Getting back to hemochromatosis, although this condition overloads most of the body with too much iron, one type of cell is given less than its normal allotment of iron…white blood cells. These are the police cells of our body, if they spot an infection they attack it. The problem for nonhemochromatic people is that infections like tuberculosis, use the iron in the white blood cells and multiple – something the body doesn’t want the infection to do. Thus, those people with hemochromatosis generally lived to see another day and they were and are general resistant to infection period. Further, the effects of the hemochromatosis builds up during a lifetime, if the lifespan of the era in which you live isn’t that long…you win!
BTW, hemochromatosis is believed to be a genetic mutation, which originated with the Vikings and was spread when the Vikings were kicking butt, pillaging, and taking names in Western Europe. One theory why this mutation was advantageous, prior to the bubonic plague, was that the condition helped women have more children because their iron supplies were not so terribly depleted during menstruation. Another hypothesis involves the Vikings as a warrior culture, when you fight a lot of battles, you shed a lot of blood.
‘Survival’ also examines diabetes and guess what? It is tied to massive global weather change. Cholesterol is tied to skin pigmentation. 400 million people have an enzyme deficiency where fava bean consumption may cause “rapid severe anemia that can often lead to death.” Our behavior may be more controlled by parasites than we could possibly imagine. Our genes, those that have been mapped, may be pre-programmed by inherited viruses to jump around to address certain triggers in the environment. Oh, and I hate to be the one to report this, most likely no matter how many diseases humans learn to eradicate or how well we take care of ourselves – death is inevitable because it clears out the old to make way for the new.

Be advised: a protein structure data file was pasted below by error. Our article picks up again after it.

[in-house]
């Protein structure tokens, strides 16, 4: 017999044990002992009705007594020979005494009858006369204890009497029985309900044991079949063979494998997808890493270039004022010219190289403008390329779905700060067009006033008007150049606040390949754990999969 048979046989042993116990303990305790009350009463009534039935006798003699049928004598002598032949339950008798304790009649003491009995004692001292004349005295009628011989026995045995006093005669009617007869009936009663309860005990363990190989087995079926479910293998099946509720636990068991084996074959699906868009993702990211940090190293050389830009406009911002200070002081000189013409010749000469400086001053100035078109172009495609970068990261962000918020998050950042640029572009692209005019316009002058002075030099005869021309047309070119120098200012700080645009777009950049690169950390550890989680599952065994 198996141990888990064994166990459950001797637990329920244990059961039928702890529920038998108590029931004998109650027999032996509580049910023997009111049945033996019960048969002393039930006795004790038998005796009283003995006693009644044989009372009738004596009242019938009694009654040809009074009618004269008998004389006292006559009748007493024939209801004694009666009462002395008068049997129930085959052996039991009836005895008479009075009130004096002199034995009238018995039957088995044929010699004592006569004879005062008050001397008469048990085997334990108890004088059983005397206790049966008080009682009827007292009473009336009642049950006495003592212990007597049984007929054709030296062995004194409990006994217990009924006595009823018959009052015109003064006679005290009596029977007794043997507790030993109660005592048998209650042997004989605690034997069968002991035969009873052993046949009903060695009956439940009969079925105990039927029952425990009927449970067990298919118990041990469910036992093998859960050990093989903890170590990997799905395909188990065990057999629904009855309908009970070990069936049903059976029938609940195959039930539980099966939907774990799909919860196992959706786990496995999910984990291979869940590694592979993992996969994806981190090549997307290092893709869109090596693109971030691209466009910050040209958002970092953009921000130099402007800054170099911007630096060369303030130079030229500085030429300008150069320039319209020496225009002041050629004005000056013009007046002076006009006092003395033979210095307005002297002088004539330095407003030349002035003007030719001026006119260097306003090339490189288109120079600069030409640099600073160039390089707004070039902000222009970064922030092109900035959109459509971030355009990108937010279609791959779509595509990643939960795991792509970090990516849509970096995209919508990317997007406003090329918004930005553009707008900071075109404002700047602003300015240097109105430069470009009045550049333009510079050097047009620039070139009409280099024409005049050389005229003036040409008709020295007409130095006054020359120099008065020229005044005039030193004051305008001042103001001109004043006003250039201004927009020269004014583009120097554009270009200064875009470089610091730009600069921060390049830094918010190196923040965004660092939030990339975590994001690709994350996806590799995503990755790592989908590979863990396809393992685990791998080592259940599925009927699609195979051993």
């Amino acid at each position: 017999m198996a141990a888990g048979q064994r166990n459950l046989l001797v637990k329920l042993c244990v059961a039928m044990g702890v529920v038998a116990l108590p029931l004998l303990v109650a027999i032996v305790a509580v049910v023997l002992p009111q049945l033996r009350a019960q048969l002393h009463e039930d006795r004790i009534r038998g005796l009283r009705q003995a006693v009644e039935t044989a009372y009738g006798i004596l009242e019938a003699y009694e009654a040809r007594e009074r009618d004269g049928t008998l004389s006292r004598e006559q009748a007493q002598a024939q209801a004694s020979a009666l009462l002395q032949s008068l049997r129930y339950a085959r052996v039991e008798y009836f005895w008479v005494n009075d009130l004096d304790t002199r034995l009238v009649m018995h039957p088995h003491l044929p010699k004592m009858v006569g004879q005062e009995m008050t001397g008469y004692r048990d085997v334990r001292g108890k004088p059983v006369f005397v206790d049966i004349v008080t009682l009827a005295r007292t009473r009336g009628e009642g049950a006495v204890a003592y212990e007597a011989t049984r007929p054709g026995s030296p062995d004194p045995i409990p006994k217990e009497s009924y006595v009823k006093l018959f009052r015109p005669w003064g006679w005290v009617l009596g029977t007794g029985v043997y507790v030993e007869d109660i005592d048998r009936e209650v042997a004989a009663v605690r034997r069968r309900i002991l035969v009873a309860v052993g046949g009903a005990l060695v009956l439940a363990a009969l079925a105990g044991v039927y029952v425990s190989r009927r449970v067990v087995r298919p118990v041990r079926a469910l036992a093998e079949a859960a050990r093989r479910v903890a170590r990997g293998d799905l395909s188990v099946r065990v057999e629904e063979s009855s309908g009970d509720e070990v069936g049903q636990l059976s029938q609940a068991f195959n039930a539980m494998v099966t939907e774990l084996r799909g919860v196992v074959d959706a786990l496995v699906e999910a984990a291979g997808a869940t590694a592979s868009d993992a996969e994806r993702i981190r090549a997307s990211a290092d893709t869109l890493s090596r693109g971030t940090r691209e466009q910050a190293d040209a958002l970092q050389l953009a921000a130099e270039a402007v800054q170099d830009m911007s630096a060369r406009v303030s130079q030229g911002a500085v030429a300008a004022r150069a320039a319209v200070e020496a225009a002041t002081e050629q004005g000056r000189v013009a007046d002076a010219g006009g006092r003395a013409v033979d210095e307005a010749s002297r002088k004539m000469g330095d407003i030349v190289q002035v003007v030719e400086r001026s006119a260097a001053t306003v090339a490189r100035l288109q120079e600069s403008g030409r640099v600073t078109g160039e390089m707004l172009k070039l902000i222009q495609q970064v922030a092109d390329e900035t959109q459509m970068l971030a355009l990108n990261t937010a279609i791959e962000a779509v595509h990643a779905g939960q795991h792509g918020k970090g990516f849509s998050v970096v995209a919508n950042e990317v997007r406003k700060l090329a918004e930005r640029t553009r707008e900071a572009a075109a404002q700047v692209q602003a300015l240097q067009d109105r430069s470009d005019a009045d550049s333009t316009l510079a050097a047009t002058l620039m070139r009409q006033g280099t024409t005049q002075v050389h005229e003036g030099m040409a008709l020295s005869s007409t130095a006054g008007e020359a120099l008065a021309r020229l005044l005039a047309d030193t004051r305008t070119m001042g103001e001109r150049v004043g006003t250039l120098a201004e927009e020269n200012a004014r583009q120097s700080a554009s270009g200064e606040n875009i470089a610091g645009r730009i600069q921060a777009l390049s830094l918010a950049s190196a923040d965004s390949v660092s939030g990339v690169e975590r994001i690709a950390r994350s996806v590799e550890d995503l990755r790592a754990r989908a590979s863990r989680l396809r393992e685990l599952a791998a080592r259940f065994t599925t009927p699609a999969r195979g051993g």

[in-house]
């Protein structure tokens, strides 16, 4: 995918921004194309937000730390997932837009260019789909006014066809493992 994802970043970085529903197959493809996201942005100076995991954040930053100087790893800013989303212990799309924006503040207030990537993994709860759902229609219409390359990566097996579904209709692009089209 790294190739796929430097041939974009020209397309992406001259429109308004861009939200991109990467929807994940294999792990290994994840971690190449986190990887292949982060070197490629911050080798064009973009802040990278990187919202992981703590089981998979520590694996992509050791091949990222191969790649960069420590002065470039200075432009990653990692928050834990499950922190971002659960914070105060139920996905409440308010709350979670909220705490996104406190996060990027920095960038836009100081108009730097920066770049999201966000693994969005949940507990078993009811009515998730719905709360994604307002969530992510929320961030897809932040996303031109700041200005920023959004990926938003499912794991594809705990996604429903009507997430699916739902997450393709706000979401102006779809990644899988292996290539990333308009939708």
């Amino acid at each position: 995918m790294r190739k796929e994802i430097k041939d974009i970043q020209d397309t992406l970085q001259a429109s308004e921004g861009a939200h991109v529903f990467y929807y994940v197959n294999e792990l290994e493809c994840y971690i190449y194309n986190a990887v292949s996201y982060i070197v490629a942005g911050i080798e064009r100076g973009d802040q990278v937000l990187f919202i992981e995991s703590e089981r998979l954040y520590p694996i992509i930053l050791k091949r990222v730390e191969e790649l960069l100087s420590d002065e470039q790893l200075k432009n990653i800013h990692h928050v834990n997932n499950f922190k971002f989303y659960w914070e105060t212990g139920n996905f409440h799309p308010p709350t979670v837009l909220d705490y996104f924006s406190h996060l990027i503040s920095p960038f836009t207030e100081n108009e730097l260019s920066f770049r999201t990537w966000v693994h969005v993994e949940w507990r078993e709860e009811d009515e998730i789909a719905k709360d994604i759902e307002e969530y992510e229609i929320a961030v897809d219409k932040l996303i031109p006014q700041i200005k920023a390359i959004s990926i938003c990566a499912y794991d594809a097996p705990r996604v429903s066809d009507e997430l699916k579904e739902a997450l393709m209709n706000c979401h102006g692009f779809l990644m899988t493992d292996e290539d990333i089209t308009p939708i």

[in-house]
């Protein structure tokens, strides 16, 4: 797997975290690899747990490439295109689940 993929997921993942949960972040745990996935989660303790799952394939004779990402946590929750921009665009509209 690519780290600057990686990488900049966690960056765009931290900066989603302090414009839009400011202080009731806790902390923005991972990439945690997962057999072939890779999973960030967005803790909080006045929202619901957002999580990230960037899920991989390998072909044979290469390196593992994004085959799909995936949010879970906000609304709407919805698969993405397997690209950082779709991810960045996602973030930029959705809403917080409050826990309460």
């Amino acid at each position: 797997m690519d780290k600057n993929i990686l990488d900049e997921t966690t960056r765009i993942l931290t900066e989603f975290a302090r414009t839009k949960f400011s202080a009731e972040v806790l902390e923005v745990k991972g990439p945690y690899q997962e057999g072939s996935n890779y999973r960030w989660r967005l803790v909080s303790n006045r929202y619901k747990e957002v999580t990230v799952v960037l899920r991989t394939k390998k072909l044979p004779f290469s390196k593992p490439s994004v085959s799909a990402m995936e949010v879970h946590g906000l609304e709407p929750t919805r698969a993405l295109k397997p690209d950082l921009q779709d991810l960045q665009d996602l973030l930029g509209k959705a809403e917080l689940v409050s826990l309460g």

‘Survival of the Sickest’ has a wide appeal. If you have any interest in health and fitness, in history, in science, in nutrition, in mystery, and in reading a well-written non-fiction book, which at times was downright funny, then ‘Survival’ is for you. I absolutely think it is a must read for anyone with children…or who are thinking about having children. The information about mothers who smoke while pregnant will make any woman of child bearing years quit. Further, the connection between the health of a child and the health of their grandmother while pregnant with their mother is astounding.